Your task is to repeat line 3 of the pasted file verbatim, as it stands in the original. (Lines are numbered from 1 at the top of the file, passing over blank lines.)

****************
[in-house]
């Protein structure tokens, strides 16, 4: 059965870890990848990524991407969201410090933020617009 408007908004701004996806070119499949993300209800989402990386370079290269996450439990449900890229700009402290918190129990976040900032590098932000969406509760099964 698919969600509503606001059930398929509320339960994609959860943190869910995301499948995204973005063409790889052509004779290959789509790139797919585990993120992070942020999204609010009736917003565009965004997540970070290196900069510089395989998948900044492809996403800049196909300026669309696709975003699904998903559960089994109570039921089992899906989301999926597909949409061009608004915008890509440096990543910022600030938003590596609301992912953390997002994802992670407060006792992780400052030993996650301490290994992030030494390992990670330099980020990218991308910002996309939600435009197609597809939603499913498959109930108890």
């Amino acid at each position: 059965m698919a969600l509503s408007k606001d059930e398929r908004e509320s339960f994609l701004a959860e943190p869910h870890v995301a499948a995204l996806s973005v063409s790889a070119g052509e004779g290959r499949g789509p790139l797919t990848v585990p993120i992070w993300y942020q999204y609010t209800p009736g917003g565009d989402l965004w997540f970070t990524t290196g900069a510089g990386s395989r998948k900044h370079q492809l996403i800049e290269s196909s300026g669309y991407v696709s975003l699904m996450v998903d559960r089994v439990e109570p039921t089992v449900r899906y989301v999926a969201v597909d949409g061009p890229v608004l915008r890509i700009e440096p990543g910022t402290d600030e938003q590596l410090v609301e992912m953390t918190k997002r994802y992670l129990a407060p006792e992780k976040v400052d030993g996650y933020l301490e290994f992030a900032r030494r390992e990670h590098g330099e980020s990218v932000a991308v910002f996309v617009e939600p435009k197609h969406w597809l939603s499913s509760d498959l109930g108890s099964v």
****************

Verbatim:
């Amino acid at each position: 059965m698919a969600l509503s408007k606001d059930e398929r908004e509320s339960f994609l701004a959860e943190p869910h870890v995301a499948a995204l996806s973005v063409s790889a070119g052509e004779g290959r499949g789509p790139l797919t990848v585990p993120i992070w993300y942020q999204y609010t209800p009736g917003g565009d989402l965004w997540f970070t990524t290196g900069a510089g990386s395989r998948k900044h370079q492809l996403i800049e290269s196909s300026g669309y991407v696709s975003l699904m996450v998903d559960r089994v439990e109570p039921t089992v449900r899906y989301v999926a969201v597909d949409g061009p890229v608004l915008r890509i700009e440096p990543g910022t402290d600030e938003q590596l410090v609301e992912m953390t918190k997002r994802y992670l129990a407060p006792e992780k976040v400052d030993g996650y933020l301490e290994f992030a900032r030494r390992e990670h590098g330099e980020s990218v932000a991308v910002f996309v617009e939600p435009k197609h969406w597809l939603s499913s509760d498959l109930g108890s099964v």